That said, see if you can get the Merck vaccine that doesn't contain thimersol (or whatever it is that they call the mercury that they put in there to preserve it). France took the Hep B vaccine off of it's list of mandatory vaccinations due to concerns about a possible vaccine/MS connection. I don't know if they ended up proving it or not, but it's still not been made mandatory again.

1:12 AM  
Blogger James said...

I've not had a vaccine administered by a doctor for some time, and my last TB test was done entirely by a nurse. In this case, for the school I'm now with, the person who'd be administering the vaccine is also the school nurse, so I'm not sure where the overall cost of the vaccine is coming from. Given that I'd be getting the vaccine from the school system I work for I can only imagine what it might cost for someone having to walk in off the street to meet a job requirement - I'd guess that if my school system is paying $200 to buy and administer a batch of vaccine that it'd cost more for someone having to buy a single vaccination.

I've not heard of a connection between mercury in vaccines and MS. I've heard of one between mercury in vaccines and autism, which I'm confident is totally bogus. If there were such a connection with regard to MS I'd guess there'd be a bigger stink about it here than there's been. The fact is that if there's such a connection I'm long past exposed with what's in my teeth and the vaccinations I received long before anyone was making claims, specious by and large as near as I can determine, about mercury causing this, that and the other thing.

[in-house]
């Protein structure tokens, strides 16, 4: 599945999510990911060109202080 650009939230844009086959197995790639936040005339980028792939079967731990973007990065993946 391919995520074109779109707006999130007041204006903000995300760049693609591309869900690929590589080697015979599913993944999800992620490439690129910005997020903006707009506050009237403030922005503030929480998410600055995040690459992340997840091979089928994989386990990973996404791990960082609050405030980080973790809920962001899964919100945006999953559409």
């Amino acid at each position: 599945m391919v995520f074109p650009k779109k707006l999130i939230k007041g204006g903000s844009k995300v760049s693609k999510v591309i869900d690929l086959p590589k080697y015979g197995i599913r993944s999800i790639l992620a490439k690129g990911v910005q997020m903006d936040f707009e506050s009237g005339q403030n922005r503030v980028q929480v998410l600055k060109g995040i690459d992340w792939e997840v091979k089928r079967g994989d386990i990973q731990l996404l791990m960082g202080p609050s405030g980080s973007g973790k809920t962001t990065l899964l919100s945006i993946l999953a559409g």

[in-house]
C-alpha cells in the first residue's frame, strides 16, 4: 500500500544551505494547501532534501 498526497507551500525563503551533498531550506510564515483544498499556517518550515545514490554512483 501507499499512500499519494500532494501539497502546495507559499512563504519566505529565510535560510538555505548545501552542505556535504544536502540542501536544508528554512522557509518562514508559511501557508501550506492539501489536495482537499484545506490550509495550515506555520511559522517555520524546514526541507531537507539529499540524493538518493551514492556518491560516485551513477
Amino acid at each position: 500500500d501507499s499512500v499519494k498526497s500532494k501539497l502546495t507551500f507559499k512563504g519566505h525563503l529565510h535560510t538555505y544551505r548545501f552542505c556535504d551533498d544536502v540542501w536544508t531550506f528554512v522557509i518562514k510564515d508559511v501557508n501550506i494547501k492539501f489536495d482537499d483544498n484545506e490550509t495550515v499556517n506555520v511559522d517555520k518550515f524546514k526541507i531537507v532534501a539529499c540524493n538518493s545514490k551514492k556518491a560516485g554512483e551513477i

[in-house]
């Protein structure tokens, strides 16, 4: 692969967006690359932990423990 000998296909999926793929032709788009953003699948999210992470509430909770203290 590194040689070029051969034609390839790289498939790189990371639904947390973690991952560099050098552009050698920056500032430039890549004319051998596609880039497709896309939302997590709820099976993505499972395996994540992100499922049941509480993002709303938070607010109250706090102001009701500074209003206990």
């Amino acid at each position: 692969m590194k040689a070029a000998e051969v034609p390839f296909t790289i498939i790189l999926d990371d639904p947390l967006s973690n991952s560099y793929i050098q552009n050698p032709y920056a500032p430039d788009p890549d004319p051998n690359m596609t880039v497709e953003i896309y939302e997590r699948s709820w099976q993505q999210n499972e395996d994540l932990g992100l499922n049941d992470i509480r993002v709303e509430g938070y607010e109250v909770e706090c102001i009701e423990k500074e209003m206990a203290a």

Given that Hepatitis B is a bloodborne pathogen, that exposure to it is almost a sure thing for medical workers especially, and that Hep B will indeed kill you, I have a hard time appreciating France not making it mandatory for healthcare workers at a minimum. Near certain exposure with the consequences of certain life long illness and likely death from the virus against "speculation" that the vaccine may cause MS is a no-brainer in my book - I'd get the shot in a heartbeat. Now if I were not a medical professional I may have second thoughts, but not for long.

10:28 AM  
Blogger Coach Brown said...

Immunizations. $150.
Background Checks. $60
TB Tests. $35
Cost of the Credential. $55 (every time you change it)
Cost of classroom supplies ($50-$400 at start of year)

Not having spent a second on the job and shelling out $500-$600. Priceless.

Welcome to the world of Education.

12:25 AM  
Blogger James said...

Coach Brown,

Now THAT definitely got my attention - Thanks!

5:06 AM  
Blogger muse said...

That sure is a lot of money.

9:46 AM  
Anonymous Anonymous said...

If you never experience it, you can't understand it. Unfortunately, I've experienced vaccine reactions and results all too clearly. You can never go back and fix the damage. Don't jump into that Hep B so quickly. Once it happens to you or your child you'll understand, but it will be too late.

1:59 PM